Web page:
World War II’s Greatest Escape

Allied prisoners broke out of a German camp using ladders inspired by medieval siege tools.

Video

Body Count Rises in Migrant Effort to Reach Europe

1:38

Lebanese ‘Stink’ Protest Turns Toward Politicians

2:11

Buzz Aldrin Developing Plan to Colonize Mars

1:09

Style & Fashion

Phone Cases: The New It Fashion Accessory?

Over the past few years, the iPhone case has gone from pragmatic protector to style statement. One writer plays catch up.

Music

Foals’ ‘What Went Down’ Is a Visceral Confessional

Yannis Philippakis, the lead singer whose energetic stage presence and novelistic lyrics have made Foals one of British rock’s most compelling propositions, talks about the band’s fourth album.

WSJ Blogs

Real-time commentary and analysis from The Wall Street Journal
WSJ Tech
Wie das Netz die Wirtschaft verändert

Warum Twitter Bluefin kauft – und warum sich Bluefin kaufen lässt

Laut einem Bericht des Business Insider will Twitter die Firma Bluefin Labs übernehmen. Bluefin wurde 2008 gegründet und hat sich seither auf die Analyse sozialer Netzwerke und dort im Speziellen auf das soziale Fernsehen spezialisiert.

Soweit ich weiß, ist der Deal noch nicht in trockenen Tüchern. Auch wenn der Business Insider anders berichtet. Allerdings dürfte es nicht mehr lange dauern. Es ist davon auszugehen, dass Twitter mehr als 70 Millionen US-Dollar für die Firma aus Boston auf den Tisch legt. Bluefin hat in seiner vierjährigen Unternehmensgeschichte bisher 20,5 Millionen Dollar über Finanzierungsrunden einnehmen können. Darum dürften zumindest einige der Investoren – zu denen neben Softbank auch Time Warner gehört – eine ordentliche Rendite einstreichen.

Twitter will sich mit der Übernahme sowohl das Personal als auch die Technologie von Bluefin sichern. Die Firmenzentrale von Bluefin in Boston wird in Zukunft vermutlich ein Außenposten des Kurznachrichtendienstes werden.

Es war nicht der Plan des Bluefin-Managements die Firma so früh und zu diesem Preis zu verkaufen. Vielmehr wollte das Unternehmen zu einem ernsthaften Konkurrenten der Marktforscher von Nielsen wachsen. Mit sozialen Analysen wollte es Programmchefs und Marktforschern zeigen, was die Menschen über die zahlreichen Formate sagten, die sie gerade im Fernsehen schauten. Es gab Überlegungen, diese Analysen langfristig noch auszubauen.

Eingeweihte berichten, dass Bluefin Probleme damit hatte, seine Dienste an große Firmen zu verkaufen. Ein Verkauf zum jetzigen Zeitpunkt ergibt darum durchaus Sinn. Und für Twitter lohnt sich die Übernahme so oder so. Mit dem Know-how von Bluefin kann das Unternehmen seine Forschungstätigkeit weiter stärken. Und das ist nötig, wenn der Kurznachrichtendienst die großen Umsatz- und Gewinnerwartungen erfüllen will.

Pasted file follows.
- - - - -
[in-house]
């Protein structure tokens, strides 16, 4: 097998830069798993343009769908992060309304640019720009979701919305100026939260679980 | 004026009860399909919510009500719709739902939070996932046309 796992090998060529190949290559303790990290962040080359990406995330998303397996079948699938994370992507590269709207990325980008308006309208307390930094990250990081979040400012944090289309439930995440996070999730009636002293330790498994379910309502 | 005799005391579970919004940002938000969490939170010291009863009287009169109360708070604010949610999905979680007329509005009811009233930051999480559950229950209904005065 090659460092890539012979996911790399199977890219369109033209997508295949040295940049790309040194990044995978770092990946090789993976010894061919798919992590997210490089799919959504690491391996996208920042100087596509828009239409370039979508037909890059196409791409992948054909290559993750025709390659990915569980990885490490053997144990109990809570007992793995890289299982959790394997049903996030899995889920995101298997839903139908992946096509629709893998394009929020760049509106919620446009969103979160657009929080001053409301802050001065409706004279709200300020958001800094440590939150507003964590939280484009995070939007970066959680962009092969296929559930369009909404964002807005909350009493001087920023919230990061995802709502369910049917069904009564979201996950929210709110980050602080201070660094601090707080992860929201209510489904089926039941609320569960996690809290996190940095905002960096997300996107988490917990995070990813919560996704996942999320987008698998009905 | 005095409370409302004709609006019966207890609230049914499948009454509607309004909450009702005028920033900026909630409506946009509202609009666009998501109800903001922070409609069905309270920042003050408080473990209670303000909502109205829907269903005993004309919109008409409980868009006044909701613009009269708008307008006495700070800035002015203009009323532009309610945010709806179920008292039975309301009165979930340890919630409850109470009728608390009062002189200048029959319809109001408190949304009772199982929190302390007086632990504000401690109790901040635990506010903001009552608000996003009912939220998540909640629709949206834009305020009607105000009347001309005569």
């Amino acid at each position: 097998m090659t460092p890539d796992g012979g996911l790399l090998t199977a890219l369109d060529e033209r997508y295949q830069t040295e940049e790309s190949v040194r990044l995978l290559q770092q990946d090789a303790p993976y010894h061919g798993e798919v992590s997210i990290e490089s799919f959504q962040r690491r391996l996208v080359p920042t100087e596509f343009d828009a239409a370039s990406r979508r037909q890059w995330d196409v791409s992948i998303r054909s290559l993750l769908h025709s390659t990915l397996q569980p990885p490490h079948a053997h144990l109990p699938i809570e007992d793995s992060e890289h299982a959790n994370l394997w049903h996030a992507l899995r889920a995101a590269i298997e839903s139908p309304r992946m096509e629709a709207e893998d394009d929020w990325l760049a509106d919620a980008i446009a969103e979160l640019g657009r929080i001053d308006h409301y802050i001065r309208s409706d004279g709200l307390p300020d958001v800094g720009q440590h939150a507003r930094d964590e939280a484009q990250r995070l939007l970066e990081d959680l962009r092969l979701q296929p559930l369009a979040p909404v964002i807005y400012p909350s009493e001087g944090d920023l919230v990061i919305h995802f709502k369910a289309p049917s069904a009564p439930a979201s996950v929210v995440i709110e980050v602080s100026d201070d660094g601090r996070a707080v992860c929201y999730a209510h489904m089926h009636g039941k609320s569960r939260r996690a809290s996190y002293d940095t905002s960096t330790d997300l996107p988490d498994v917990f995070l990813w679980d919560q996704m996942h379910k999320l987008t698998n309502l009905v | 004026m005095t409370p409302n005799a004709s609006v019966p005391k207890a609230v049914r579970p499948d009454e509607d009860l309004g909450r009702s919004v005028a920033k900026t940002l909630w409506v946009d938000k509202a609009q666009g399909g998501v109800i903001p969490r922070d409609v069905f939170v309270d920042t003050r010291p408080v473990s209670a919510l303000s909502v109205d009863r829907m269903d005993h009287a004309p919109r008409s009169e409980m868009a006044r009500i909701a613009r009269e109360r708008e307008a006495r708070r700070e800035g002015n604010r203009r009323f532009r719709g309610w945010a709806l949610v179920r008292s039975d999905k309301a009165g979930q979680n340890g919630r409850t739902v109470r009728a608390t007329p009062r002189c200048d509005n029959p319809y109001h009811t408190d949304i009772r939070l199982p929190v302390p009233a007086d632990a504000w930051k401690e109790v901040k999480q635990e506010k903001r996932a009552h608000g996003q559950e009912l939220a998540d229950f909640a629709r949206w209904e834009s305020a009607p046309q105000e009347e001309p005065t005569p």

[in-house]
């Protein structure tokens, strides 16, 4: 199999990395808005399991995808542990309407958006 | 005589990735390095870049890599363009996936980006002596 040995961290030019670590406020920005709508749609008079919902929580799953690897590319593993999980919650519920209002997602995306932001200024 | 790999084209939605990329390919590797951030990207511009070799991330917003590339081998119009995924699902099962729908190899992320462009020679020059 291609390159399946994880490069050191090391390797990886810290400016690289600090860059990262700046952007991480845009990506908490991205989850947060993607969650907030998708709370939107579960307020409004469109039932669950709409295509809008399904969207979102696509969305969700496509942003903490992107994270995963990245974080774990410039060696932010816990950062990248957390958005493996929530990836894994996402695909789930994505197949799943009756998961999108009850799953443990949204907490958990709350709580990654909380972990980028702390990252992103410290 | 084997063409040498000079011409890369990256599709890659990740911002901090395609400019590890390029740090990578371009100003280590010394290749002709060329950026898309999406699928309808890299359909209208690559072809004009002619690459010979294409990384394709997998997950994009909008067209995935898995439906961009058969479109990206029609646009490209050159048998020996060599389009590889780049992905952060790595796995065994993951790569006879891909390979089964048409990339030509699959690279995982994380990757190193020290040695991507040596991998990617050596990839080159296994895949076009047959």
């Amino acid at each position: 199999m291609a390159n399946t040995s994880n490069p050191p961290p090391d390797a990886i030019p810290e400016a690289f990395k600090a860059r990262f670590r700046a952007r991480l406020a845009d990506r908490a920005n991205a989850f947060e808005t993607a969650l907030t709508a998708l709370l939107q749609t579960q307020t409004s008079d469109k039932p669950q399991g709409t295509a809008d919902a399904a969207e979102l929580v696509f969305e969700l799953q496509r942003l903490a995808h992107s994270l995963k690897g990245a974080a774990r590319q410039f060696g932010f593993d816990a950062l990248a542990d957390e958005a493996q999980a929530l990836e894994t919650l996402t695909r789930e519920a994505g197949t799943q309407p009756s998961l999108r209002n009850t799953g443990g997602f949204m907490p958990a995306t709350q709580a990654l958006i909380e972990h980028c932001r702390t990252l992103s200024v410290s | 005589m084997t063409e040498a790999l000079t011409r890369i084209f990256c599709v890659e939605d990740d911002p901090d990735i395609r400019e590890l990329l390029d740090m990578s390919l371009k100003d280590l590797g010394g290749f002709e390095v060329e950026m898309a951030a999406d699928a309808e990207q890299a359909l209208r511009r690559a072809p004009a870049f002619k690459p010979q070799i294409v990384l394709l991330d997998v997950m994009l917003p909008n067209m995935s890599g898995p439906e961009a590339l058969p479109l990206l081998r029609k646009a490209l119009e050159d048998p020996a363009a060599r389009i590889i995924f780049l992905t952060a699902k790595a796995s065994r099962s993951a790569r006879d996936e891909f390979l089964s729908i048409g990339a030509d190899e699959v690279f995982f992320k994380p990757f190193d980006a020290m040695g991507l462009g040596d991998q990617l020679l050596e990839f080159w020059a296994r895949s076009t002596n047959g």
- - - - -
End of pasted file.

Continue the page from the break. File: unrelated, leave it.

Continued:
Twitter hatte erklärt, im vergangenen Jahr Erlöse von 350 Millionen erzielen zu wollen. In diesem Jahr soll es bereits eine Milliarde sein. Zwar verkauft das Unternehmen schon jetzt eine Menge Werbung über die Plattform. Doch es befindet sich in einer ähnliche Lage wie Facebook vor ein paar Jahren: Werbekunden sind bereit, für Produktplatzierungen zu zahlen. Schließlich nutzen viele Millionen Menschen den Dienst, also erscheint er interessant. Doch sie wissen noch nicht so recht, was am Ende für sie herausspringt.

Darum wird es zumindest zum Teil Aufgabe von Bluefin sein, nach der Übernahme durch Twitter genau diese Deals mit potenziellen Werbekunden unter Dach und Fach zu bringen.  Bluefin muss dafür sorgen, dass sowohl die Programmanbieter, aber auch die Marketingabteilungen den Wert des sozialen Netzwerkes erkennen und nicht nur einmal, sondern immer wieder investieren.

Man kann sich das ganze wie bei großen Fernsehanstalten vorstellen. Dort gibt es bereits große Marktforschungsteams. Allerdings verfügen diese über langjährige Erfahrungen. Sie werden darum von den Programmchefs im Zweifel noch bevorzugt. Das ist für Twitter ein Problem.

Allerdings ruhen sich die großen Anbieter längst nicht auf ihren Lorbeeren aus. Nielsen hat im vergangenen Jahr SocialGuide übernommen, eine kleine Firma für soziale Analysen. Und im Dezember verkündeten Twitter und Nielsen eine strategische Partnerschaft. Es dürfte also interessant werden, was in Zukunft noch so passiert.

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Wir begrüßen gut durchdachte Kommentare von Lesern. Bitte beachten Sie unsere Richtlinien.

Über WSJ Tech

  • Apps, Crowdfunding, Cloud Computing – neue Technologien werfen die Regeln der Weltwirtschaft um. WSJ Tech erklärt technologische Trends, stellt interessante Entwicklungen vor und analysiert die wichtigsten Trends der IT-Wirtschaft.

    Die Autoren:

    Stephan DörnerStephan Dörner
    Jörgen CamrathJörgen Camrath
The Wall Street Journal & Breaking News, Business, Financial and Economic News, World News and Video
Search

EU Ministers Push for Action on Migrant Crisis

Germany, France and the U.K. pushed for a faster response in dealing with the continent’s migration crisis as Hungarian police detained a fifth person in connection with the deaths of 71 migrants found in a truck in Austria.